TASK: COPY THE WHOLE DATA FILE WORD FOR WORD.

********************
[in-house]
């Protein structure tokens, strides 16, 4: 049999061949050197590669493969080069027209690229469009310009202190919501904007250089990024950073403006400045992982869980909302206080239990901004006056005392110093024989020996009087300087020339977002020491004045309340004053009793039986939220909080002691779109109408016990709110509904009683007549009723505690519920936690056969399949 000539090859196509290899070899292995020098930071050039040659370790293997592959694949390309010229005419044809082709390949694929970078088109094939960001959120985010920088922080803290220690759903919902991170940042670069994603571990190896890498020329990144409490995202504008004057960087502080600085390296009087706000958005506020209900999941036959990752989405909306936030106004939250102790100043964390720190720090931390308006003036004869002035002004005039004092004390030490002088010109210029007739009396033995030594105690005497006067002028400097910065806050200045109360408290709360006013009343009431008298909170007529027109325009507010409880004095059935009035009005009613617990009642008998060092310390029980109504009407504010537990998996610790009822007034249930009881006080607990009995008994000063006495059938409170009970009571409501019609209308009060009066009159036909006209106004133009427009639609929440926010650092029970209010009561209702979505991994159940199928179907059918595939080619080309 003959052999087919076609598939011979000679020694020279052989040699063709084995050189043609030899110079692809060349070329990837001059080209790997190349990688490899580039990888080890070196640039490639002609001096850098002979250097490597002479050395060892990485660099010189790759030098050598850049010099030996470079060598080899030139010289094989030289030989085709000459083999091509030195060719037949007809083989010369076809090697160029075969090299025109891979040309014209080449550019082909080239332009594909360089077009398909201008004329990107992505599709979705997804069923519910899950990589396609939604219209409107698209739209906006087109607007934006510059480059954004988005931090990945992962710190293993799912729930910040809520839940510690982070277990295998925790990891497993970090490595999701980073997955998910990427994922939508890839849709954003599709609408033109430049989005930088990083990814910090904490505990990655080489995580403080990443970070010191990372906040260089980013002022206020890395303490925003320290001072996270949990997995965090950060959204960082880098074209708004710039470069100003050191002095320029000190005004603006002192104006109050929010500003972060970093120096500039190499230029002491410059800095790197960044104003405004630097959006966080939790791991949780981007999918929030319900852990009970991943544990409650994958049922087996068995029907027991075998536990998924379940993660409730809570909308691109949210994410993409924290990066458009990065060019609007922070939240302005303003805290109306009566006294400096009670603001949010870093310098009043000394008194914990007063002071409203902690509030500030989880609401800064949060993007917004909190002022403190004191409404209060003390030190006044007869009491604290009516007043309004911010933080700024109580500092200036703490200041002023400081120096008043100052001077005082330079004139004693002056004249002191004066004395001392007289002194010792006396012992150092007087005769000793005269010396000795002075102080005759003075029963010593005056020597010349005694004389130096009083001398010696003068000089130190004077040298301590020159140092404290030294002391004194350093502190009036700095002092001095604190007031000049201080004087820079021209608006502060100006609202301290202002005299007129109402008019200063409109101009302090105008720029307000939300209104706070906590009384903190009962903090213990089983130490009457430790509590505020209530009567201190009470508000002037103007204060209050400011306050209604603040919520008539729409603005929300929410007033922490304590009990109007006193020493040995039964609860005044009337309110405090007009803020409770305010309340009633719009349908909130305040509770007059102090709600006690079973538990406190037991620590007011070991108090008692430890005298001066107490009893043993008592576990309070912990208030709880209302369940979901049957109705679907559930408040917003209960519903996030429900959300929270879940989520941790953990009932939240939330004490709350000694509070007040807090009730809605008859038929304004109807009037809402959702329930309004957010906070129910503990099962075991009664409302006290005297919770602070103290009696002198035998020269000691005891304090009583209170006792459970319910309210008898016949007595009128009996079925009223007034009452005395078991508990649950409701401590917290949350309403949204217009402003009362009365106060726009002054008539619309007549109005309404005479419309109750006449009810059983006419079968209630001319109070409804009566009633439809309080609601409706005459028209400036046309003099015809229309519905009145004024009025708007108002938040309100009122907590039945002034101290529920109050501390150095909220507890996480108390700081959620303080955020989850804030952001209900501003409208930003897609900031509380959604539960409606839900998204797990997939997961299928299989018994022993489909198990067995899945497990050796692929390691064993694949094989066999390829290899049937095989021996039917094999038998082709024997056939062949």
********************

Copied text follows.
[in-house]
């Protein structure tokens, strides 16, 4: 049999061949050197590669493969080069027209690229469009310009202190919501904007250089990024950073403006400045992982869980909302206080239990901004006056005392110093024989020996009087300087020339977002020491004045309340004053009793039986939220909080002691779109109408016990709110509904009683007549009723505690519920936690056969399949 000539090859196509290899070899292995020098930071050039040659370790293997592959694949390309010229005419044809082709390949694929970078088109094939960001959120985010920088922080803290220690759903919902991170940042670069994603571990190896890498020329990144409490995202504008004057960087502080600085390296009087706000958005506020209900999941036959990752989405909306936030106004939250102790100043964390720190720090931390308006003036004869002035002004005039004092004390030490002088010109210029007739009396033995030594105690005497006067002028400097910065806050200045109360408290709360006013009343009431008298909170007529027109325009507010409880004095059935009035009005009613617990009642008998060092310390029980109504009407504010537990998996610790009822007034249930009881006080607990009995008994000063006495059938409170009970009571409501019609209308009060009066009159036909006209106004133009427009639609929440926010650092029970209010009561209702979505991994159940199928179907059918595939080619080309 003959052999087919076609598939011979000679020694020279052989040699063709084995050189043609030899110079692809060349070329990837001059080209790997190349990688490899580039990888080890070196640039490639002609001096850098002979250097490597002479050395060892990485660099010189790759030098050598850049010099030996470079060598080899030139010289094989030289030989085709000459083999091509030195060719037949007809083989010369076809090697160029075969090299025109891979040309014209080449550019082909080239332009594909360089077009398909201008004329990107992505599709979705997804069923519910899950990589396609939604219209409107698209739209906006087109607007934006510059480059954004988005931090990945992962710190293993799912729930910040809520839940510690982070277990295998925790990891497993970090490595999701980073997955998910990427994922939508890839849709954003599709609408033109430049989005930088990083990814910090904490505990990655080489995580403080990443970070010191990372906040260089980013002022206020890395303490925003320290001072996270949990997995965090950060959204960082880098074209708004710039470069100003050191002095320029000190005004603006002192104006109050929010500003972060970093120096500039190499230029002491410059800095790197960044104003405004630097959006966080939790791991949780981007999918929030319900852990009970991943544990409650994958049922087996068995029907027991075998536990998924379940993660409730809570909308691109949210994410993409924290990066458009990065060019609007922070939240302005303003805290109306009566006294400096009670603001949010870093310098009043000394008194914990007063002071409203902690509030500030989880609401800064949060993007917004909190002022403190004191409404209060003390030190006044007869009491604290009516007043309004911010933080700024109580500092200036703490200041002023400081120096008043100052001077005082330079004139004693002056004249002191004066004395001392007289002194010792006396012992150092007087005769000793005269010396000795002075102080005759003075029963010593005056020597010349005694004389130096009083001398010696003068000089130190004077040298301590020159140092404290030294002391004194350093502190009036700095002092001095604190007031000049201080004087820079021209608006502060100006609202301290202002005299007129109402008019200063409109101009302090105008720029307000939300209104706070906590009384903190009962903090213990089983130490009457430790509590505020209530009567201190009470508000002037103007204060209050400011306050209604603040919520008539729409603005929300929410007033922490304590009990109007006193020493040995039964609860005044009337309110405090007009803020409770305010309340009633719009349908909130305040509770007059102090709600006690079973538990406190037991620590007011070991108090008692430890005298001066107490009893043993008592576990309070912990208030709880209302369940979901049957109705679907559930408040917003209960519903996030429900959300929270879940989520941790953990009932939240939330004490709350000694509070007040807090009730809605008859038929304004109807009037809402959702329930309004957010906070129910503990099962075991009664409302006290005297919770602070103290009696002198035998020269000691005891304090009583209170006792459970319910309210008898016949007595009128009996079925009223007034009452005395078991508990649950409701401590917290949350309403949204217009402003009362009365106060726009002054008539619309007549109005309404005479419309109750006449009810059983006419079968209630001319109070409804009566009633439809309080609601409706005459028209400036046309003099015809229309519905009145004024009025708007108002938040309100009122907590039945002034101290529920109050501390150095909220507890996480108390700081959620303080955020989850804030952001209900501003409208930003897609900031509380959604539960409606839900998204797990997939997961299928299989018994022993489909198990067995899945497990050796692929390691064993694949094989066999390829290899049937095989021996039917094999038998082709024997056939062949």